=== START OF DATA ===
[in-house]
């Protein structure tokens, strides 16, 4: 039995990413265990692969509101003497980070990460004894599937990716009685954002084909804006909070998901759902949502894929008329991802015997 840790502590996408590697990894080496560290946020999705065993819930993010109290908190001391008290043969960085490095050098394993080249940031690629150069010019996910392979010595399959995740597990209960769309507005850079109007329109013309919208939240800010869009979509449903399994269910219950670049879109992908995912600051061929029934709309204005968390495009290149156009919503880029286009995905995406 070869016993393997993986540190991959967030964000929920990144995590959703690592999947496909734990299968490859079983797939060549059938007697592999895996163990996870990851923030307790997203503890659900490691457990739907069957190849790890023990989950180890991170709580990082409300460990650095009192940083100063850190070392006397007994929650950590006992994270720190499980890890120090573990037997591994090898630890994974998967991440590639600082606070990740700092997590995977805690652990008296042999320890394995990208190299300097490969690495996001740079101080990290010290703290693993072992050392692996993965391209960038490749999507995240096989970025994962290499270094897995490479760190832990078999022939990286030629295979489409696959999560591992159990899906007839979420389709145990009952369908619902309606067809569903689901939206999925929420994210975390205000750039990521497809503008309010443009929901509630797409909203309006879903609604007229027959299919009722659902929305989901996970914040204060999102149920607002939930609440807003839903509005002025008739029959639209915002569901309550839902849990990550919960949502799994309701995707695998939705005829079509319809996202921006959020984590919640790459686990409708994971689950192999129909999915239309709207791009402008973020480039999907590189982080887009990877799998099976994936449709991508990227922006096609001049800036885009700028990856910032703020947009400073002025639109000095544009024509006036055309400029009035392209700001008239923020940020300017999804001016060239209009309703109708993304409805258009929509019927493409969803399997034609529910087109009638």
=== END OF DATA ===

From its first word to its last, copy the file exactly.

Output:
[in-house]
């Protein structure tokens, strides 16, 4: 039995990413265990692969509101003497980070990460004894599937990716009685954002084909804006909070998901759902949502894929008329991802015997 840790502590996408590697990894080496560290946020999705065993819930993010109290908190001391008290043969960085490095050098394993080249940031690629150069010019996910392979010595399959995740597990209960769309507005850079109007329109013309919208939240800010869009979509449903399994269910219950670049879109992908995912600051061929029934709309204005968390495009290149156009919503880029286009995905995406 070869016993393997993986540190991959967030964000929920990144995590959703690592999947496909734990299968490859079983797939060549059938007697592999895996163990996870990851923030307790997203503890659900490691457990739907069957190849790890023990989950180890991170709580990082409300460990650095009192940083100063850190070392006397007994929650950590006992994270720190499980890890120090573990037997591994090898630890994974998967991440590639600082606070990740700092997590995977805690652990008296042999320890394995990208190299300097490969690495996001740079101080990290010290703290693993072992050392692996993965391209960038490749999507995240096989970025994962290499270094897995490479760190832990078999022939990286030629295979489409696959999560591992159990899906007839979420389709145990009952369908619902309606067809569903689901939206999925929420994210975390205000750039990521497809503008309010443009929901509630797409909203309006879903609604007229027959299919009722659902929305989901996970914040204060999102149920607002939930609440807003839903509005002025008739029959639209915002569901309550839902849990990550919960949502799994309701995707695998939705005829079509319809996202921006959020984590919640790459686990409708994971689950192999129909999915239309709207791009402008973020480039999907590189982080887009990877799998099976994936449709991508990227922006096609001049800036885009700028990856910032703020947009400073002025639109000095544009024509006036055309400029009035392209700001008239923020940020300017999804001016060239209009309703109708993304409805258009929509019927493409969803399997034609529910087109009638």